4) relationship of match to the tested individual

  8. I did not know that I could learn the amount of shared dna on AncestryDNA by clicking on “view match”, then on the little “i”. That is very useful. Does anyone know if this includes X-DNA, so I can compare with Gedmatch results?

  9. Great ideas! Instead of adding stickers to a printed copy, I add an icon to the suffix field on the profile page to indicate a DNA match. I also add a heart in that field for my direct ancestors. When I am looking at the tree or a individual’s profile, I can easily see where I have DNA matches. This does not interfere with searches as far as I can tell. I am thinking about additional icons and have some new ideas from comments above. Thanks! Currently, I also have a graphic I use for the profile photos to indicate DNA matches as well. However, I prefer to have a photo of the individual when available and will be changing this someday.

  10. Hi !! I am adopted and I was Checking my matches and one came up that it could be my parent I’m a little freaked out below are the numbers it gave me not sure what it means !!
    3,446 centimorgans shared across 76 DNA segments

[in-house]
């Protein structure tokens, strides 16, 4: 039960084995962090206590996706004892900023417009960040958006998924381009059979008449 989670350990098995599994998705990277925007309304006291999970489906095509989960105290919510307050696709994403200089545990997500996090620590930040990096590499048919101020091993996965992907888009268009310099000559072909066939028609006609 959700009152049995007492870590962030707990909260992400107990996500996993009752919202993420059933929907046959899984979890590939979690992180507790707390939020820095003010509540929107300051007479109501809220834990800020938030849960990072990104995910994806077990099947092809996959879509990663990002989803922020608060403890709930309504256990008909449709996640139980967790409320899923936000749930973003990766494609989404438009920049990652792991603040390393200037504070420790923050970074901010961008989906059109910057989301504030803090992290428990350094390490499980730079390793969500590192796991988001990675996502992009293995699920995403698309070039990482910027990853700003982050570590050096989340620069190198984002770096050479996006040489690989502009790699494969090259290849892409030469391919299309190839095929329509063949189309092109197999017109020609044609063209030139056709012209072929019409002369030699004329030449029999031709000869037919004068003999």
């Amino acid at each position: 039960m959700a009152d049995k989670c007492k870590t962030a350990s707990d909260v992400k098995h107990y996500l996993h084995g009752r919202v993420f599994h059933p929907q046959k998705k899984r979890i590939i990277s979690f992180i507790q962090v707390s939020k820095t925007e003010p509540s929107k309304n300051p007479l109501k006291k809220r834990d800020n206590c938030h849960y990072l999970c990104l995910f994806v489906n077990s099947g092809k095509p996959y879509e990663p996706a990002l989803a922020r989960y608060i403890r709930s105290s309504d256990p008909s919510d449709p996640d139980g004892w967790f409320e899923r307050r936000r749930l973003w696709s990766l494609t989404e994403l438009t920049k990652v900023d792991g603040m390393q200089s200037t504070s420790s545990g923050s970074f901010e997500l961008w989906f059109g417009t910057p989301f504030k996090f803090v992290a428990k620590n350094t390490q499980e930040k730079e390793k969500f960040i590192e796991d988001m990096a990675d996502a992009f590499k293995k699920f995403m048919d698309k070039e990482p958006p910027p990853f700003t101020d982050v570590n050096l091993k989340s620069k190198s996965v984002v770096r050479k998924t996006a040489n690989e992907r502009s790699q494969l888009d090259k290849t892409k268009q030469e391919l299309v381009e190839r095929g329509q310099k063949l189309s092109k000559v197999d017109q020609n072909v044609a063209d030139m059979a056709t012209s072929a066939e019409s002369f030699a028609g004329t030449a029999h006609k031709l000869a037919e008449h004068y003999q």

11. a distant cousin and I have had our DNA tested but it didn’t show we shared DNA. You are saying that if it’s further than the 4th generation, then it won’t show us a match for DNA? Correct?

  12. Kitty,
    In Tip #1, you show a screen print from AncestryDNA. The Notes box says: Crum line, Barrick, Berg, 6th1R. Is that your DNA match or Michelle Trostler’s. I’m a Barrick/Berg descendant. My maternal grandmother was a Barrick. I can trace my lineage to Barricks and Bergs in Frederick, MD pre-Revolutionary War. I think my Bergs came from the area that is now current Germany. Though, I have seen DNA matches with Bergs originating in Switzerland and Norway.

    I use the Chrome Extension AncestryDNA Helper. What an incredible tool!!! I manage 20+ tests. The AncestryDNA Helper Tool on the match list will show pink and blue heads if a DNA Match is also a match to other tests I manage. If I hover over the pink and blue heads, the tool will tell me which of my managed tests also share this match. The tool doesn’t care if the relationship is a a 4th cousin or a 12th cousin. The pink and blue heads often help me know which of my grandparents’ family lines a match is from even before I click on the view match button. I record in the Notes sections which of my other tests share the DNA Match. I also record the date I most recently looked at a DNA Match. It helps me determine if the DNA Match has made any changes to their tree since I last looked at the Match’s details.